Imagine how frustrating it must be selling the process of getting a sacco loan complete with guarantors to tech-savvy Generation Y.
Make what you can sell, don’t sell what you can make.
This is the mantra start-ups are forever reminded of. It is also relevant to existing businesses overtaken by time. The curse of many budding entrepreneurs is falling in love with their idea. They forget the holy grail of any successful sale- that there must be a need for the product or service. Google Play Store continues to be inundated with apps that will never see the light of day. Some, because the marketing light hasn’t shone on them; most, however, because the designer made something he liked but no one else did (or does).
On the other hand, there are savvy entrepreneurs who keenly listen with their eyes, noses, hands, mouth and ears. They remain alert to existing problems and then convert the problems into solutions. In other words, they make something they can sell. This doesn’t mean that they nail it every time; no. However, they, stand a much higher chance of success than their counterparts. Plus, they will most likely end up just needing to tweak the service or product to suit the user’s expectation. The founder of Pinterest, for example, did not set out to create it; it evolved as an ‘accident’ when users started responding differently to the original creation. MPESA is another. It was originally intended as a micro loan repayment platform.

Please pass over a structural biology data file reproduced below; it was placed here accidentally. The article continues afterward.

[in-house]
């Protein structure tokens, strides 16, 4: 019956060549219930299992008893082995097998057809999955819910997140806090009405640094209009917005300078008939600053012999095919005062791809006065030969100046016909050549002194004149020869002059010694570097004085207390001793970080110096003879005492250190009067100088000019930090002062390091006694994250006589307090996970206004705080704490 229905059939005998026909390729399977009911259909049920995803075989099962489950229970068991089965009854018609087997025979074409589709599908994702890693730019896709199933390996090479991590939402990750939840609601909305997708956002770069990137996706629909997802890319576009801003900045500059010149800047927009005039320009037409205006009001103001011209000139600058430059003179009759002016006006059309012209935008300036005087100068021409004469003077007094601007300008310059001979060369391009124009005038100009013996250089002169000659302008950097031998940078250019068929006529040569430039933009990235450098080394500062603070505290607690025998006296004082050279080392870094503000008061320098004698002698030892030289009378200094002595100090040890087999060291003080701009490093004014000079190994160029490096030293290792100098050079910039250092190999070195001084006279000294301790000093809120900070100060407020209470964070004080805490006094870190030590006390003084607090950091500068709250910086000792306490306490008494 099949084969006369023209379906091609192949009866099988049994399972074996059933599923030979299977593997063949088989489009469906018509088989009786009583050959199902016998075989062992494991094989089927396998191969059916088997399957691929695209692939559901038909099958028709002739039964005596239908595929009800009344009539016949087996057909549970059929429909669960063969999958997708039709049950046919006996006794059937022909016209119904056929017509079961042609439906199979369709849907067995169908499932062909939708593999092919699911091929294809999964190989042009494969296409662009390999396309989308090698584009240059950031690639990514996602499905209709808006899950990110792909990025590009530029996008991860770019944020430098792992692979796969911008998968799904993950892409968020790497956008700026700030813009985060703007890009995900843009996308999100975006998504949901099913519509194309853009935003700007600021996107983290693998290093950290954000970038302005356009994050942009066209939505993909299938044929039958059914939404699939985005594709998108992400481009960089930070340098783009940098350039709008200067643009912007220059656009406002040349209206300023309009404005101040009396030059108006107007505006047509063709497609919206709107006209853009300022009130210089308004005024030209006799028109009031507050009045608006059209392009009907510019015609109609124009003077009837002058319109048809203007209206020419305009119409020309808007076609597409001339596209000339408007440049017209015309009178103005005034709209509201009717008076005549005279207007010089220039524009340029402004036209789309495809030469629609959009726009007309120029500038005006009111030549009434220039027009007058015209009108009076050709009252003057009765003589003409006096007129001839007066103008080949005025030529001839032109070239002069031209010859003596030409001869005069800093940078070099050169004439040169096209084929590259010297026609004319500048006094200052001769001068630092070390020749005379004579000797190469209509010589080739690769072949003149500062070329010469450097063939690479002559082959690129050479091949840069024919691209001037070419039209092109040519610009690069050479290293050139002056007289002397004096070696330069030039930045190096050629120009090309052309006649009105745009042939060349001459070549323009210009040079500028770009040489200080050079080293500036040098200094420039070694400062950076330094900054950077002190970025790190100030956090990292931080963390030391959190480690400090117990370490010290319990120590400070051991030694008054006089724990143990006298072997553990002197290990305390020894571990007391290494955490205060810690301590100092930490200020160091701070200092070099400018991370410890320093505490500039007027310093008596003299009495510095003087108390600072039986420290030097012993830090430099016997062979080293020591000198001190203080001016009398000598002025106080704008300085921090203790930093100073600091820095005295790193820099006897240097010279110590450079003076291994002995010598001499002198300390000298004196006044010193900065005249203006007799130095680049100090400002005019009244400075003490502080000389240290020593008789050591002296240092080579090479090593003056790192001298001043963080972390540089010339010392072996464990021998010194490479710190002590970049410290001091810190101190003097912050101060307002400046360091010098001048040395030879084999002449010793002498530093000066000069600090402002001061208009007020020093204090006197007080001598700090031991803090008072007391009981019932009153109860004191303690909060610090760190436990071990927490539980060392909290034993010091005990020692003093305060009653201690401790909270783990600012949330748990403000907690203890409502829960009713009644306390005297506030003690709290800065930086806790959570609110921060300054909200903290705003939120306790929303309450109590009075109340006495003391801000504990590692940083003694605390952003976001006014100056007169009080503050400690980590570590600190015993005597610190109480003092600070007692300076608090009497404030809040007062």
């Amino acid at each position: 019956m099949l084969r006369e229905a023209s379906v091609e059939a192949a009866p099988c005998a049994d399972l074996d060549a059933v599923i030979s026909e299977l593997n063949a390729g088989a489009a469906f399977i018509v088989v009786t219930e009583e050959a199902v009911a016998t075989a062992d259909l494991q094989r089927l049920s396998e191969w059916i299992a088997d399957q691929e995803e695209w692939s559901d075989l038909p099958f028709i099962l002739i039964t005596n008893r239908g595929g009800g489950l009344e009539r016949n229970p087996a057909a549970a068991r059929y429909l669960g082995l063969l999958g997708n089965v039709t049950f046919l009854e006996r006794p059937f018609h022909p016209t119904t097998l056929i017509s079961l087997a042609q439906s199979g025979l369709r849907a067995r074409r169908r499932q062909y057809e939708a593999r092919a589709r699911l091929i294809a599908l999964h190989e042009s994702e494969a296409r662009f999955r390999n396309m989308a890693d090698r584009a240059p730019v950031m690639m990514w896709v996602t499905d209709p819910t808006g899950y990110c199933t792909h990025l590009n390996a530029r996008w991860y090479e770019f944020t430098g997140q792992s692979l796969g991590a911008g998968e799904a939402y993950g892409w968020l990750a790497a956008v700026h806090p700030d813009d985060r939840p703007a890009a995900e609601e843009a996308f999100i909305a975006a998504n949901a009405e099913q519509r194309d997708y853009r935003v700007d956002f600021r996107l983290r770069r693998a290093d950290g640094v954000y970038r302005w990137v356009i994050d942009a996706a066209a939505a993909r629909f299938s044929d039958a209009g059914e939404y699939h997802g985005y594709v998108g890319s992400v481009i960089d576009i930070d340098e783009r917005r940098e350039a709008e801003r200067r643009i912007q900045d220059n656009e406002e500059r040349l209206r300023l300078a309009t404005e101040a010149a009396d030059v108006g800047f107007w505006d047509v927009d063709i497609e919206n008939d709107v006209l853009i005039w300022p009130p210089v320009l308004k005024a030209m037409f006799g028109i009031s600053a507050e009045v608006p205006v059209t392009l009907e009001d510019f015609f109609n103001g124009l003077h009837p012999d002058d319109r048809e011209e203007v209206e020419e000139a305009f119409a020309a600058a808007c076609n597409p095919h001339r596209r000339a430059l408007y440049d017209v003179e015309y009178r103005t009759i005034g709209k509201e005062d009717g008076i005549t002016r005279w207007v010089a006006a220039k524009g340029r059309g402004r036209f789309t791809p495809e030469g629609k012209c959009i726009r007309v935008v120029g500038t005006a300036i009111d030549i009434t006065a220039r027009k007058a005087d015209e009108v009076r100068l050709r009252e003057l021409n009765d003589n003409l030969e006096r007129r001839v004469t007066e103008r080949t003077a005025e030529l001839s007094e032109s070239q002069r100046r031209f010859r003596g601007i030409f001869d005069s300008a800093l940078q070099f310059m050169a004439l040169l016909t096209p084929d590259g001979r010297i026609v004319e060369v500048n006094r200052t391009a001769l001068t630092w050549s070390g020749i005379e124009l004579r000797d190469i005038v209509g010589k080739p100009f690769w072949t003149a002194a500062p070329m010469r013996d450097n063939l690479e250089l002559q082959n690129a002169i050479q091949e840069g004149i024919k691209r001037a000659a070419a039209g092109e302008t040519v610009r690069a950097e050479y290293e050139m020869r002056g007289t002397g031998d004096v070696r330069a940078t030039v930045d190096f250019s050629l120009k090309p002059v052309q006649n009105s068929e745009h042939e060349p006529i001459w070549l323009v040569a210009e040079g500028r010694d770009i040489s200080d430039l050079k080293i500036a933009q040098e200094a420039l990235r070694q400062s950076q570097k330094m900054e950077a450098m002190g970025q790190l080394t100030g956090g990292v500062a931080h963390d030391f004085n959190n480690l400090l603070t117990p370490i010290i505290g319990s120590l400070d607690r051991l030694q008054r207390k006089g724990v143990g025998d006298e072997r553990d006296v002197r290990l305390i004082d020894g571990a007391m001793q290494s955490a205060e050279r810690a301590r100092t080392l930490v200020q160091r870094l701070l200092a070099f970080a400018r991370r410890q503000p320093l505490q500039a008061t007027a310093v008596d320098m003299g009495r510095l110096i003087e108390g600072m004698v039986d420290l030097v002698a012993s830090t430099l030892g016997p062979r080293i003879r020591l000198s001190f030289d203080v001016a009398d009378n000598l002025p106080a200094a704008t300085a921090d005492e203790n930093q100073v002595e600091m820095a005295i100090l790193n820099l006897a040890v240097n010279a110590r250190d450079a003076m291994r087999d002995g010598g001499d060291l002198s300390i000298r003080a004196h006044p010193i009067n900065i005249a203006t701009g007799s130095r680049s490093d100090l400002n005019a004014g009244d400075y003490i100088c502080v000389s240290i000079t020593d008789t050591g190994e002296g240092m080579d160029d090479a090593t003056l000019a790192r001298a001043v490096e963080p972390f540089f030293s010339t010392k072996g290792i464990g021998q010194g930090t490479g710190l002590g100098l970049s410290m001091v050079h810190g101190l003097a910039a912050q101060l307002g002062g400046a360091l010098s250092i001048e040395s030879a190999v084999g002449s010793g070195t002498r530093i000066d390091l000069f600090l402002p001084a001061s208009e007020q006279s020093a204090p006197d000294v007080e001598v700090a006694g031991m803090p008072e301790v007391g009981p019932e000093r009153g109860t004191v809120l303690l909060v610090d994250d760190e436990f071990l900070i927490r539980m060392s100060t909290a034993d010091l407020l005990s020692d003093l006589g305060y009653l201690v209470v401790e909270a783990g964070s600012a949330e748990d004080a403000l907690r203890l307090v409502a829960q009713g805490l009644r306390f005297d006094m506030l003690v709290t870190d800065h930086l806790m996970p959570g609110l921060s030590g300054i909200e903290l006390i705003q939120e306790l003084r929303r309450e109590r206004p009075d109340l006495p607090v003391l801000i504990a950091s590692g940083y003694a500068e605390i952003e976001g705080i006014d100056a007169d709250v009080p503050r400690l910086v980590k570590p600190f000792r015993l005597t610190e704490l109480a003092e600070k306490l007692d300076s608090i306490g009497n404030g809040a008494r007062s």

Away from start-ups, the mantra also manifests itself in mature businesses that define their lacklustre performance as a sales problem-“it’s the sales people; they can’t sell”; and yet, it is a product or service problem. Can you imagine selling space in the telephone directory? Do you even remember the Yellow Pages? Imagine how frustrating it must be selling the process of getting a sacco loan complete with guarantors to tech-savvy Generation Y?
Pushing the problem to sales
Further, it’s defeatist when companies say, “We want a formidable business development person to push our product”, and yet, they are unable to concretely answer the simple question, “What will he be selling?”
A salesperson by his very nature is myopic. He must be, if he is to thrive. To support him, the product on sale must be one that can be sold. He is not wired to keep shaping the product or banging his head against the wall when he knows the problem is the product. He will more likely start looking for the exit signs. The business must therefore play its part and deliver a credible product; it owes him that. So, before you blame your dismal sales on the salesperson, interrogate your product or service first; did you make what you can sell, or are struggling to sell what you made?
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